Pen y Fan – D’s second proper mountain   12 comments

My eldest is really getting the hiking bug these days but as you’d expect he’s keen to climb the higher and more famous mountains rather than my current quest for the lesser known corners. The weather looked good a couple of weeks ago so I asked if he wanted to come out for the day and he asked if we could climb Pen y Fan, south Wales highest summit. I’ve been promising to take him up for years so I thought it was about time to keep that promise.

Whilst the walking in the Brecons is top-notch the summit of Pen y Fan can be a little busy, almost crowded on a good day so I tend to find alternative quieter routes. However that’s not to detract from the approach walks which are largely excellent. The easiest way to the top is from the Storey Arms on the A470 but it’s a grinding bore of a route on badly eroded paths with way too many people. We chose to approach from the north starting at the Cwm Gwdi car park.

7 Miles, 2,200 feet of ascent

The temperature was saying 11 degrees C when we set off and it was warm clear and sunny as we headed into the broad open valley under Allt Ddu.

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D in Cwm Gwdi

I’ve been waiting for several years for the point at which D starts to climb hills faster than me and this seemed to be that day! He had to wait for me a few times to catch up but it was great to see him really enjoying himself and excited about climbing another “proper” well-known mountain.

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Young waits for old

We reached the ridge of Cefn Cwn Llwch with a sharp reminder that even though the air was warm it was still winter, as a cold wind forced the warmer layers on. The views were superb however with the long north facing escarpment picked out cleanly in the bright sunlight and Cribyn looking particularly special.

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D with Cribyn behind

The long walk along the ridge was excellent.

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D on Cefn Cwn Llwch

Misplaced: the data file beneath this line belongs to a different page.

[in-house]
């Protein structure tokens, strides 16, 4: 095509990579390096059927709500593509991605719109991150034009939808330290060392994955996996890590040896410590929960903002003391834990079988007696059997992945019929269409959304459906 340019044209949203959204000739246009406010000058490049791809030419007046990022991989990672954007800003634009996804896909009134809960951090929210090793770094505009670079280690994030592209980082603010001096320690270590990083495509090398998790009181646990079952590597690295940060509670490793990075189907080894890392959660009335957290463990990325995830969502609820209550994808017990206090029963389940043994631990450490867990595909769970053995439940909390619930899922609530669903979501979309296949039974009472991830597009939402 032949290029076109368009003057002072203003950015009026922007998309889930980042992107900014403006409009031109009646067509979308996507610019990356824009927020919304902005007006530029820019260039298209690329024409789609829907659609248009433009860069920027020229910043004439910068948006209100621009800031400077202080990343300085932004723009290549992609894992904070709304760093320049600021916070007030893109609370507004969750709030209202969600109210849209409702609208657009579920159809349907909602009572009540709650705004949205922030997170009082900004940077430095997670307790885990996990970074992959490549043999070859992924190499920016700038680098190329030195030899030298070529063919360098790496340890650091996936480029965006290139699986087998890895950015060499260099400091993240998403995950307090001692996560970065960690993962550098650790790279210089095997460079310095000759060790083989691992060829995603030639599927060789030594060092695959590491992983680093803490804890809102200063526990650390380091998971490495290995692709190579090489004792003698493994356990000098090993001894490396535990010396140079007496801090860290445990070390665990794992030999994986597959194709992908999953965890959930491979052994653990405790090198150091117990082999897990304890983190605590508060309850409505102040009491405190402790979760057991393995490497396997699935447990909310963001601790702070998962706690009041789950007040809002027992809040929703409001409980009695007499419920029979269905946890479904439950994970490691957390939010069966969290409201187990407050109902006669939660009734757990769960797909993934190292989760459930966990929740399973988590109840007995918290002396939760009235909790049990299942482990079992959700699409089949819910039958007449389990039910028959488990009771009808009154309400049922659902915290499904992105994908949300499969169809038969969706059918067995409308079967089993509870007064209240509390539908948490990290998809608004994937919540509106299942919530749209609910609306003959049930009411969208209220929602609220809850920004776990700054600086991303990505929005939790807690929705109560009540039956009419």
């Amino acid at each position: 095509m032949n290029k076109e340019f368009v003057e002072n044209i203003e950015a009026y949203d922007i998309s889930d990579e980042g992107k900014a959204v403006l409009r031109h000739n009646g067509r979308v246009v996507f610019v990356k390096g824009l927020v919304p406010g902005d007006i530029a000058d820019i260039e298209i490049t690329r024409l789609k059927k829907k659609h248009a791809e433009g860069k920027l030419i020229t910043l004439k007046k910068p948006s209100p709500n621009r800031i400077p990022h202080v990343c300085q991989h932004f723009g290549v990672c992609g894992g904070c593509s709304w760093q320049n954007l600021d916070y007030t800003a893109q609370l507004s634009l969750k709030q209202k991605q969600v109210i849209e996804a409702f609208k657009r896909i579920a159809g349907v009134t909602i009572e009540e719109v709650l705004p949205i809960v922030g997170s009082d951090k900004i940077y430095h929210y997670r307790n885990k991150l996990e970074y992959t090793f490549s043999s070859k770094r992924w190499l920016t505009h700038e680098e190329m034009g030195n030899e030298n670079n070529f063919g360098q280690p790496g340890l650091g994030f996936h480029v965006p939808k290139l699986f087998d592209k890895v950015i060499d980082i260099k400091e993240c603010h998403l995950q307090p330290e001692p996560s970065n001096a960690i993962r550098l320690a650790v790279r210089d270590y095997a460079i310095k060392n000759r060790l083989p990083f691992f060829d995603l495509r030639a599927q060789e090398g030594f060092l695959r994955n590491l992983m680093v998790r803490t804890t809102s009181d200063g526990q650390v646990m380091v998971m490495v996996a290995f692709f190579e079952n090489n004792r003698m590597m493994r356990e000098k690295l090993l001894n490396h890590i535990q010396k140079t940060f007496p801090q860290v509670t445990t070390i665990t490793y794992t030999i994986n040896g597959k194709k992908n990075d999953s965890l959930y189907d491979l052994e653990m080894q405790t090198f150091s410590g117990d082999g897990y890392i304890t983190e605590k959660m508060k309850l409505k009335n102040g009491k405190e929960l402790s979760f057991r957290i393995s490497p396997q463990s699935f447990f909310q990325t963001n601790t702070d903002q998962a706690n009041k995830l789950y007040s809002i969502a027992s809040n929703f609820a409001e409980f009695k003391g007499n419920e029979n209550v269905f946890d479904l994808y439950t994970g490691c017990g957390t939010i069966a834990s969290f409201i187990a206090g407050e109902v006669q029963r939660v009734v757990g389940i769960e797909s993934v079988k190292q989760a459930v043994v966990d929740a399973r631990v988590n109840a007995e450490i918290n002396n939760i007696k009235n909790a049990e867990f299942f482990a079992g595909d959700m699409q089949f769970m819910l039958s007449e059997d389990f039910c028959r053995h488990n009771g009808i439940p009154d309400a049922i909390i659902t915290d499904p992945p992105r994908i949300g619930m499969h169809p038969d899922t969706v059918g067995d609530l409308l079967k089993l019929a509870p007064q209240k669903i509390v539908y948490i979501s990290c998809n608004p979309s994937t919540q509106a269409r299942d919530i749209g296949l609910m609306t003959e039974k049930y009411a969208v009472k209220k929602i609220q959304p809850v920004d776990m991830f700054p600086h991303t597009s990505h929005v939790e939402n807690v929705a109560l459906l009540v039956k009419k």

As we approached the final climb we decided that it would be too cold and windy on the summit to stop for lunch so we headed off to the east to get out of the wind, have some lunch and for me to have brew with my new stove.

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Lunch and a brew

I think D got a little cold and frustrated waiting for his lazy dad to finish his cuppa and he was pacing around waiting for me to finish. I need some more work to persuade him of the delights of a long stop over lunch especially in a spot as good as this one. His little legs were bursting to get to the top so we pressed on up the final steep slopes to the top. There were thin clouds skimming the summit when we got there but it was surprisingly quiet for Pen y Fan. I’ve been up here in summer when there were 100+ people on the summit but today it was just a handful. After the obligatory summit photo we headed east towards Cribyn

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D bags another summit

The cloud lifted again and the views were simply stunning.

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Cribyn

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D and the Nuadd Reservoirs

I gave D the choice of another summit by ascending Cribyn or taking the rather exciting path that traverses the north face. He chose the latter although with it being such a sunny day I’d have probably gone over the summit. Still I never tire of the traverse path and D loved the sense of adventure of this route.

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D on the Cribyn traverse path

It was a lot nicer than the last time I walked it in November and as I said then it looks a lot harder than it is in reality. Despite the fact that it’s a fairly obvious and well-known route I don’t think I’ve ever encountered anyone else on it and this was true today. I suppose it’s the natural tendency to stick to ridges and summits but I can stress enough that if you’re down this way you should really give this path a try. If you are traversing the summits you can still climb Cribyn at the end.